I’m on a broom. I work in a high school and there are a lot of vending machines. The machines make money for the student body for dances and assemblies and I have a problem with them best left to another rant. When I was a teenager the only vending machine we had was one which vended cold, crisp, juicy Red Delicious apples. It was nice at the end of the day to stop at the vending machine and get an apple for a dime to munch on the way home. I always liked Red Delicious apples and the fact that they were grown in Washington was handy.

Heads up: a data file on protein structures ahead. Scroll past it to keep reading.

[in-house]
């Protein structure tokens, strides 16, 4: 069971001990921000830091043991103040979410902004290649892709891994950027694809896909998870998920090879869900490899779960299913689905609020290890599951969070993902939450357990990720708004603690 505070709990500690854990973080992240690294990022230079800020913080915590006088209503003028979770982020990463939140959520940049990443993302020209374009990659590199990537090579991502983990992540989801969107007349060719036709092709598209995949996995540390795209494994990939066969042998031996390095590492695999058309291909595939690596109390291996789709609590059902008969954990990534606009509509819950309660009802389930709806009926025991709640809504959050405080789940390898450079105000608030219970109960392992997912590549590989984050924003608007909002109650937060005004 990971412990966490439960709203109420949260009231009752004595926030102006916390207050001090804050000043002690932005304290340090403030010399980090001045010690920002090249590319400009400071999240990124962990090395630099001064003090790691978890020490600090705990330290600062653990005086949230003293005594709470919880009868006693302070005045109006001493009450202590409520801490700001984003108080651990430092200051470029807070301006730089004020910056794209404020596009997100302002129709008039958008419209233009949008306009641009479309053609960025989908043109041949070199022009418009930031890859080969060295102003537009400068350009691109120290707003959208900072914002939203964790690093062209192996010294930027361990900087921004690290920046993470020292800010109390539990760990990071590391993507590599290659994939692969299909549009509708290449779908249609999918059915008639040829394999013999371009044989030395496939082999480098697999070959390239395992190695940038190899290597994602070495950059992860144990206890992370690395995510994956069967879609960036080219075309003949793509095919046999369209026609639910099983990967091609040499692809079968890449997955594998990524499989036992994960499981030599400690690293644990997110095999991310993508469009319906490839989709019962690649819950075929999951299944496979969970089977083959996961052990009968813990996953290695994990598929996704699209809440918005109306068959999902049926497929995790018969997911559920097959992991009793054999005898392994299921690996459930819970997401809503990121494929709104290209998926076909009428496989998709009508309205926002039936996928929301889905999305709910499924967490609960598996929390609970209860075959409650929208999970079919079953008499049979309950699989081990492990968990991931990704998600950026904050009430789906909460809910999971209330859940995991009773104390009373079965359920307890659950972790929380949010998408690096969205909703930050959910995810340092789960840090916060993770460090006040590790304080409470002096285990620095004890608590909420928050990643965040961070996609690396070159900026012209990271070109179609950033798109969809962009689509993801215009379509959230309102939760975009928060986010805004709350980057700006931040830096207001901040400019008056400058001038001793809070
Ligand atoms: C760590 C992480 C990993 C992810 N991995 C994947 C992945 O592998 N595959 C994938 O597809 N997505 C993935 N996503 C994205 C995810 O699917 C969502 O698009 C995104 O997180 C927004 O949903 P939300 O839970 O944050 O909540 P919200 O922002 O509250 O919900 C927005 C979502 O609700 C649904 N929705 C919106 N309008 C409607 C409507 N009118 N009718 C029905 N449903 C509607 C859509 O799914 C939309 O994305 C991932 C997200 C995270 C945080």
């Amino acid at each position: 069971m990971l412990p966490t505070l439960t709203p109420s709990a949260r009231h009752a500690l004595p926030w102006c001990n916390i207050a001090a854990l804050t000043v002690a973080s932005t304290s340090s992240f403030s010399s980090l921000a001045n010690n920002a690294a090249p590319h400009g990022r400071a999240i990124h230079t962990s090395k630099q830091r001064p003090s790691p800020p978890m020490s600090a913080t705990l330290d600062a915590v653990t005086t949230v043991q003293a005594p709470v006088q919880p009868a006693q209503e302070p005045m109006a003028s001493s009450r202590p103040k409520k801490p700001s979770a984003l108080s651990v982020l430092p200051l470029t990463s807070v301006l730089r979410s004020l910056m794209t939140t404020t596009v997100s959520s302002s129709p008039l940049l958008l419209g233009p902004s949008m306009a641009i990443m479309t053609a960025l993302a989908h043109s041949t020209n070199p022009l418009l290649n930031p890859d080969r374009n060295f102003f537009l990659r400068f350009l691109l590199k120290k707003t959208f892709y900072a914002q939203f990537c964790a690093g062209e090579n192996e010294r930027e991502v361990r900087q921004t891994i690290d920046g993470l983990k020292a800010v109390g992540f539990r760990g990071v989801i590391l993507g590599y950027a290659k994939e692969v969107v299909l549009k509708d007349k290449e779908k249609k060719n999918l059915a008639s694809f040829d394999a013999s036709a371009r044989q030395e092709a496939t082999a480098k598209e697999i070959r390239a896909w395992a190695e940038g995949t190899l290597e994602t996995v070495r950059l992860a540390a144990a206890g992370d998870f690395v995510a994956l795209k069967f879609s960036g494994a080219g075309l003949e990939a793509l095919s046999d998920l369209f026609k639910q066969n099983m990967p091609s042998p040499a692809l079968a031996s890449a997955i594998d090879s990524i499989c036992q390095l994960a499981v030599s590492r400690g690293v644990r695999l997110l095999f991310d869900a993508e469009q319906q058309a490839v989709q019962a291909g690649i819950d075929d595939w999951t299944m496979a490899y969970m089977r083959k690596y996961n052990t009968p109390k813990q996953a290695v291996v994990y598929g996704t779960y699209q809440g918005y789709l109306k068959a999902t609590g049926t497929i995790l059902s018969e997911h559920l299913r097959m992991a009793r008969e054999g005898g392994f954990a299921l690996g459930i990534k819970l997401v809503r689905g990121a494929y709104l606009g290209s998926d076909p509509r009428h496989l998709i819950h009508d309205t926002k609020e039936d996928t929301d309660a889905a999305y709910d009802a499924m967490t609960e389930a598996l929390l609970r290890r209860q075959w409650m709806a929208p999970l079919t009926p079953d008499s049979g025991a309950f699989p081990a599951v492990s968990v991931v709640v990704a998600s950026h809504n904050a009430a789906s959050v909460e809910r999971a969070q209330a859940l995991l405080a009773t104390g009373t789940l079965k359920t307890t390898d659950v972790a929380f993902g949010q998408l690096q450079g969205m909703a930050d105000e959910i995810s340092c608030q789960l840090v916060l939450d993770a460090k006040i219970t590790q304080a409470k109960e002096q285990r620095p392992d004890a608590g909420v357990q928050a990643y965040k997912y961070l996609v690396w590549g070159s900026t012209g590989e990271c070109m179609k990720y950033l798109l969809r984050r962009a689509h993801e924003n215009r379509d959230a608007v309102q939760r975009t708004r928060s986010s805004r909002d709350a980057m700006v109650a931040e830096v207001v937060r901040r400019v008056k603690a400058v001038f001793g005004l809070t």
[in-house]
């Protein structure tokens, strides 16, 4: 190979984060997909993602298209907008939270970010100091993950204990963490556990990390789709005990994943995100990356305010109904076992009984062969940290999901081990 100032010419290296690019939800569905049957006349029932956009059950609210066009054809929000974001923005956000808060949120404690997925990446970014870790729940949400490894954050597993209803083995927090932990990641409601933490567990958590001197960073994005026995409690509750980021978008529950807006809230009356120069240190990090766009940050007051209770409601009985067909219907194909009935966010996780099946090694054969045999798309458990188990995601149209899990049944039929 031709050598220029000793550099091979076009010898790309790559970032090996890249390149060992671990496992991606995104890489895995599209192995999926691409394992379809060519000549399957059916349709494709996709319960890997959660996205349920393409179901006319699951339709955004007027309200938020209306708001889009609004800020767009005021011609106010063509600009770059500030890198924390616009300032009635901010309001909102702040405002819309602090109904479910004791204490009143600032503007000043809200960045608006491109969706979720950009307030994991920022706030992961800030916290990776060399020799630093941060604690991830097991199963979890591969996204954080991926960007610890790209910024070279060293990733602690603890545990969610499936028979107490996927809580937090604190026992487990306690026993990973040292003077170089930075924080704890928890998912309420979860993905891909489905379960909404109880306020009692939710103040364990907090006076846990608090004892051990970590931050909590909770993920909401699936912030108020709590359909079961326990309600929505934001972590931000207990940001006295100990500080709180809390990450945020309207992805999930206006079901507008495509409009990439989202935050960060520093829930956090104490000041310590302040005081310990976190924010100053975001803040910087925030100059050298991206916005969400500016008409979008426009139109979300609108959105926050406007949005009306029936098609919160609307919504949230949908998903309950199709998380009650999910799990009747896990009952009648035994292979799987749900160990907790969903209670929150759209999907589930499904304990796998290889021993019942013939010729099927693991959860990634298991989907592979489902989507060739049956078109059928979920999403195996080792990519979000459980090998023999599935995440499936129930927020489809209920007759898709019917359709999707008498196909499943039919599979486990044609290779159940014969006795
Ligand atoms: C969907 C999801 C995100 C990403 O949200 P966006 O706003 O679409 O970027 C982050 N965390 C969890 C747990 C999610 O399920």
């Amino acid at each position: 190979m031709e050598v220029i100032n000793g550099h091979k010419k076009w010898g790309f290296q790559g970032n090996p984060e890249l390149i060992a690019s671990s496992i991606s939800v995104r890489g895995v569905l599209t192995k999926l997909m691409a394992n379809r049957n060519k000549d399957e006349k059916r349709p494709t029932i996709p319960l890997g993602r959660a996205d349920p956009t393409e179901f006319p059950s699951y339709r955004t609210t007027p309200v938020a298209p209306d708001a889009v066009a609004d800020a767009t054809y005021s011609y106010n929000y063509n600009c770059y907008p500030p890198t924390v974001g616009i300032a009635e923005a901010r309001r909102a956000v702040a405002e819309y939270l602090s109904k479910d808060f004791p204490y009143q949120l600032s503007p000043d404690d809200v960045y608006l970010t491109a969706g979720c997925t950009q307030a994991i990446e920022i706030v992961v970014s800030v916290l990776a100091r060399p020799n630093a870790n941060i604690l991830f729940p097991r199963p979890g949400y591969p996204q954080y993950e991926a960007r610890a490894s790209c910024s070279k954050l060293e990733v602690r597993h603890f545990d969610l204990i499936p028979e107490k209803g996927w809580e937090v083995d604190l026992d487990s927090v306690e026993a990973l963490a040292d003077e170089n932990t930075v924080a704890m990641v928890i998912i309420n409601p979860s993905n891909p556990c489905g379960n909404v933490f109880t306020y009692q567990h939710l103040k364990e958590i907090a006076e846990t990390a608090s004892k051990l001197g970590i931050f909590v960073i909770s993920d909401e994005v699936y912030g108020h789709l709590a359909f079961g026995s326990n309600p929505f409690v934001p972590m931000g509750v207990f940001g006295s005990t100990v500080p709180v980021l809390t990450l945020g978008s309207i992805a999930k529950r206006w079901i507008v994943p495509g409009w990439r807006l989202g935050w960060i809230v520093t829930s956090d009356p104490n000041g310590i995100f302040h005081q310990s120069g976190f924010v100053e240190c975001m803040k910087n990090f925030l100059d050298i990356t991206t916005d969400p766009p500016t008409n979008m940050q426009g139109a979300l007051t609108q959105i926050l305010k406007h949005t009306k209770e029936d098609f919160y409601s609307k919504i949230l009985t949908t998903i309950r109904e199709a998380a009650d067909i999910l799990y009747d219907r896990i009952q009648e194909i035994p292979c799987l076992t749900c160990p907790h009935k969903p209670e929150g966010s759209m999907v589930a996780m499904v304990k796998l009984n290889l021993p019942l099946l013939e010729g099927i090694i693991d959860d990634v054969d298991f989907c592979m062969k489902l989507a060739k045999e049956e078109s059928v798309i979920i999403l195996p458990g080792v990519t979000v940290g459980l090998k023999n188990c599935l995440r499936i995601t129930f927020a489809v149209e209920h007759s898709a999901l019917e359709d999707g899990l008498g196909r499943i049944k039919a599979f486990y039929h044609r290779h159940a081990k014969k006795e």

Twenty years or more ago I noticed that Red Delicious weren’t so delicious anymore. They looked pretty, but they had no taste. Our household has long since switched its loyalty to Fuji and the occasional Gala apples. This morning I read a letter to the editor of Grit Magazine that explains why. According to former orchard owner Carol Coddington of Alexandria, Pennsylvania, the reason Red Delicious apples don’t taste as good as they used to is American public demand? Did we ask growers to great tasteless apples? No, but we did demand redder, more picture perfect apples. Apparently with apples you can’t entirely judge a book by its cover so those beauties that make for great pictures are more eye candy than taste treat. Now, says Coddington, growers are beginning to mess with Gala Apples. If they start messing with Fujis I’m going to be really mad! This is one more reason to eat locally. If you can find someone with an apple tree in their yard, bang on the door and ask if they will share or go to a local farmer’s market and buy direct from a small farmer. That’s the view from my broom.